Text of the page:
## loading actcal data (one case per line)
## state sequences
actcal.seq <- seqdef(actcal[,13:24])
## to ignore state durations we take sequences
##  of distinct successive states (DSS)
actcal.dss <- seqdss(actcal.seq, with.missing = FALSE)

For this illustration we retain only sequences with at least two distinct states

sel.morethanone <- which(seqlength(actcal.dss) > 1)
actcal2 <- actcal[sel.morethanone,]
actcal2.seq <- actcal.seq[sel.morethanone,]
actcal2.dss <- actcal.dss[sel.morethanone,]

## Transforming dss sequences into event sequences 
actcal2.eseq <- seqecreate(actcal2.dss, tevent="state",

## assign unit cost for insertion/deletion of each event
idcost <- rep(1, length(alphabet(actcal2.eseq)))
## computing the dissimilarities between event sequences
dd <- seqedist(actcal2.eseq, idcost=idcost, vparam=.1)
# [1] 370 370

Growing and plotting the tree

dtree <- disstree(dd ~ educat00 + civsta00 + age00, data=actcal2)
## Plot the tree using index plots for rendering order
gvpath <- "C:/Program Files/Graphviz"
disstreedisplay(dtree, image.data=actcal2.dss, gvpath=gvpath,
                image.fun=seqIplot, sortv="from.start",

enter image description here

Retrieving rules for assigning additional cases to the leaves

## retrieving rules defining leaf membership
dleafs <- disstreeleaf(dtree, label=TRUE)
rules <- levels(dleafs)

## Writing rules as R conditions
cleanrules <- function(rules){
  for (i in 1:length(rules)){
    ru <- rules[i]
    ru <- gsub("\\[","%in% c('", ru)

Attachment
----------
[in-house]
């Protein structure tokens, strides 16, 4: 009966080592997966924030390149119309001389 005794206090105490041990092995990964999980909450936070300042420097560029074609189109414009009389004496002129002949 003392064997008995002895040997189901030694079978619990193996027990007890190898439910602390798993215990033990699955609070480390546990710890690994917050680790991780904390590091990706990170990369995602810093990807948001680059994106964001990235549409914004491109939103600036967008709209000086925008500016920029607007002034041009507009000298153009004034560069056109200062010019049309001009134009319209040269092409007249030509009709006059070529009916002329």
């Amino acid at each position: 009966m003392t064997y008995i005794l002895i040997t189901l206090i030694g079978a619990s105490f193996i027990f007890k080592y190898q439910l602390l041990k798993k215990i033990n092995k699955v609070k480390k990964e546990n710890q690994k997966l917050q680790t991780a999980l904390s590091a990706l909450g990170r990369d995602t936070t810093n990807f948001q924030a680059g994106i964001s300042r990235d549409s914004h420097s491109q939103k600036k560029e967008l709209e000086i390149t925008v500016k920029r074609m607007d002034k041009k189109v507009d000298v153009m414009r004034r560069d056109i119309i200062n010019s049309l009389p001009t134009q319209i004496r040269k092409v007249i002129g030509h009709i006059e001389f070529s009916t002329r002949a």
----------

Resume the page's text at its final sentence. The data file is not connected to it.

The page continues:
ru <- gsub(", ","', '", ru)
    ru <- gsub("\\]","')", ru)
    rules[i] <- ru
rrules <- cleanrules(rules)

Identifying a representative order of each leaf

## Leaf membership
leaf.grp <- disstreeleaf(dtree)

## function to identify the representative of each leaf
rep.grp <- function(leaf.grp, diss, criterion="density") {
  leaf.grp <- factor(leaf.grp)
  grp.lev <- levels(leaf.grp)
  rep <- vector(length=length(grp.lev))
  #ids <- 1:length(id.grp)
  for (i in 1:length(grp.lev)){
  id.grp <- which(leaf.grp==grp.lev[i])
    rep[i] <- suppressMessages(
                         criterion=criterion, nrep=1)]

## representative order of the leaves
rep <- rep.grp(leaf.grp, dd)

Defining a function for predicting the leaf for a given profile

## function predicting the leaf for a given profile (case)
predictleaf <- function(case, rrules){
  age00 <- case$age00
  educat00 <- case$educat00
  civsta00 <- case$civsta00
  res <- logical(length(rrules))
  for (i in 1:length(rrules)) {
    res[i] <- eval(parse(text=rrules[i]))